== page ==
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Q&A: Bristol bus routes go out to tender

First Bus in Bristol
Some services could be run by operators other than First

Some bus services in Bristol are to be put out to tender as Bristol City Council looks to lower fares.

The council is looking at whether other operators could run some of the subsidised services such as some park and rides.

Currently First runs 55% of council-backed routes but could lose some of these from next September.

We look at what might happen and the reasons the council wants to attract more operators to Bristol.

Q, What is the current make-up of bus services in Bristol?

A, There are two types of bus service in Bristol; commercial, non-subsidised services of which bus operator First controls 95%, and council-subsidised services of which First controls 55%.

Q, What is the authority doing to try and bring new operators to Bristol?

A, On Monday, Bristol City Council held a special meeting to discuss who would control the subsidised market for around the next five to eight years.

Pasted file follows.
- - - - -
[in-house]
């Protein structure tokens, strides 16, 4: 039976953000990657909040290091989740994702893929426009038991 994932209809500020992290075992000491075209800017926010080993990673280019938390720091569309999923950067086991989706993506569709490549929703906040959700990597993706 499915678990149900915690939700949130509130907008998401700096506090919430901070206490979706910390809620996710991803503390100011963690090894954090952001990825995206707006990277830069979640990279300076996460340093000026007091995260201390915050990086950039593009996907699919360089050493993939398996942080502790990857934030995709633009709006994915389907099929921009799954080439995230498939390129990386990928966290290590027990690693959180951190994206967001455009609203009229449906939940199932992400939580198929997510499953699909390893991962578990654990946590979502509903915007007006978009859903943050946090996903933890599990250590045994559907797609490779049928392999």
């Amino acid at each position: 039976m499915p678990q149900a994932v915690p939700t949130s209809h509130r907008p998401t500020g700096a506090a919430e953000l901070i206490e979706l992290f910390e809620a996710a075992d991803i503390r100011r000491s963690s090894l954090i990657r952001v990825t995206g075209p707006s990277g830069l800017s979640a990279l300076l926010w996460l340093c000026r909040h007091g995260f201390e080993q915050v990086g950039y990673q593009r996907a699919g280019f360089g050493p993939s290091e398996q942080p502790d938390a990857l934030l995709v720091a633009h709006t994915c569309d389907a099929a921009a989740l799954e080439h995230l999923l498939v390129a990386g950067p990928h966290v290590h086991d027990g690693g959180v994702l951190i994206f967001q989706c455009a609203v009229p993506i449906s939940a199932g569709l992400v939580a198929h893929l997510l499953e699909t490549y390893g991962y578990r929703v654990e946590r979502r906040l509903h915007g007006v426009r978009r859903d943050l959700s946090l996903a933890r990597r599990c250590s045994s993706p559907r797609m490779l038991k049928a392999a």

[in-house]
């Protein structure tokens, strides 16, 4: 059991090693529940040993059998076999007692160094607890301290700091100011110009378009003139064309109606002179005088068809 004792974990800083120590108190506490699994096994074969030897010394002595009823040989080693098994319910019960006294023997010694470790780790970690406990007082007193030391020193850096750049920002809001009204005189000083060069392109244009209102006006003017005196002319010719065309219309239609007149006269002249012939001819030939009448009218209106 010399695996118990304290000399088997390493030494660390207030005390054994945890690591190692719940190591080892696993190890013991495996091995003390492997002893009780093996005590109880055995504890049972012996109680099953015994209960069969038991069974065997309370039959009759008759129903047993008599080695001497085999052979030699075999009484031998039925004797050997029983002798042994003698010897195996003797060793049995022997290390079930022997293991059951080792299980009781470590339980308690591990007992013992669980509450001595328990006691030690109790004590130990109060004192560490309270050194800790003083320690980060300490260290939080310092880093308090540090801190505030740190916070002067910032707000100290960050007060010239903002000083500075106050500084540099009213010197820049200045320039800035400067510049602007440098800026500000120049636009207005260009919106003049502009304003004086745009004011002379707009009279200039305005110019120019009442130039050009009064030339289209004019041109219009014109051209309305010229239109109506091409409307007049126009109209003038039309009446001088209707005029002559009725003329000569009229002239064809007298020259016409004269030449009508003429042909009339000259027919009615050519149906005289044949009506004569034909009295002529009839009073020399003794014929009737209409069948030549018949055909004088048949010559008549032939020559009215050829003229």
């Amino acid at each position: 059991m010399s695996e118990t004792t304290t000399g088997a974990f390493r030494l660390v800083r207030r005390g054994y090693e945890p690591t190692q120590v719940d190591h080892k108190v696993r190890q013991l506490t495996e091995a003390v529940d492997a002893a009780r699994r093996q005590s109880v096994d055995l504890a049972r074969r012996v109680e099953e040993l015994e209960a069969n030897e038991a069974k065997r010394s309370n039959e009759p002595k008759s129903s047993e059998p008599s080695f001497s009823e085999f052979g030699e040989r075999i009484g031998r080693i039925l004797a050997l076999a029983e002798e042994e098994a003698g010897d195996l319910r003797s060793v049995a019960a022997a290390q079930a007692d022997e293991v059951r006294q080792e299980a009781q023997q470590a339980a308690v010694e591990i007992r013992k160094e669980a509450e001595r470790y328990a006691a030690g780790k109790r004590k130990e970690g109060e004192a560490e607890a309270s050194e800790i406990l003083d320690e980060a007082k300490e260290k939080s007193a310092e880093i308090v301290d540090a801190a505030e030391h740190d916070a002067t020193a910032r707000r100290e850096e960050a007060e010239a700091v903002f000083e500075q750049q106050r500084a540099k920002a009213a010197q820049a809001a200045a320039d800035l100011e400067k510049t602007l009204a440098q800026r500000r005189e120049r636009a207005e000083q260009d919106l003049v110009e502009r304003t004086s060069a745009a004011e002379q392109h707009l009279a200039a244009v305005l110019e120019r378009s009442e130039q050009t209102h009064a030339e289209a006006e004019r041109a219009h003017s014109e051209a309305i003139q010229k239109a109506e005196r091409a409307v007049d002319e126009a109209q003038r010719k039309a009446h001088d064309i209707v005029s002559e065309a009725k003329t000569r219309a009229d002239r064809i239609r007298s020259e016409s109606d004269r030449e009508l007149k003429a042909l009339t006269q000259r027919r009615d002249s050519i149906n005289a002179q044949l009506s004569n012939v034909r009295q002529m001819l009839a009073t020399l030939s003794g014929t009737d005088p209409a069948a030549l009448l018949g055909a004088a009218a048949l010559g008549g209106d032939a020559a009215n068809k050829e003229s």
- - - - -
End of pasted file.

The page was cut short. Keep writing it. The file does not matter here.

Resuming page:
Q, Who came to this meeting?

A, First was among 13 bus operators who attended - including National Express and Stagecoach. Although the city council has no control over the non-subsidised services - that is for the traffic commissioner to decide - it can have an impact on the services it part-funds.

Q, What are the next steps?

Operators are being invited to bid for routes by June 2011. Successful bids would see them take over from September that year. Some 60 contracts are available with £5m of council funding behind them.

Q, What routes would this include?

The subsidised routes include some park and ride services, night buses, orbital loops and some early, late and weekend buses.

Q, Why are the council doing this? What benefit could it bring to Bristol?

Councillor Gary Hopkins says he wants more bus operators to come to Bristol and he wants to see fares lowered. He claims a study has shown fares cost around £16 a week in Bristol whereas in other comparable cities it is £12.

Q, What does First Bus have to say about this?

Tony McNiff, the managing director of First in Bristol, says it is "nothing new" that tenders go out for subsidised services and other operators run alongside First already in Bristol.

Q, But surely part of the problem is that fares are too high?

Mr McNiff says the firm dropped fares by 7% earlier this year making day rates £4, and the weekly fare went down 5%. He says Cllr Hopkins was not "terribly specific" about which other cities were cheaper than Bristol.

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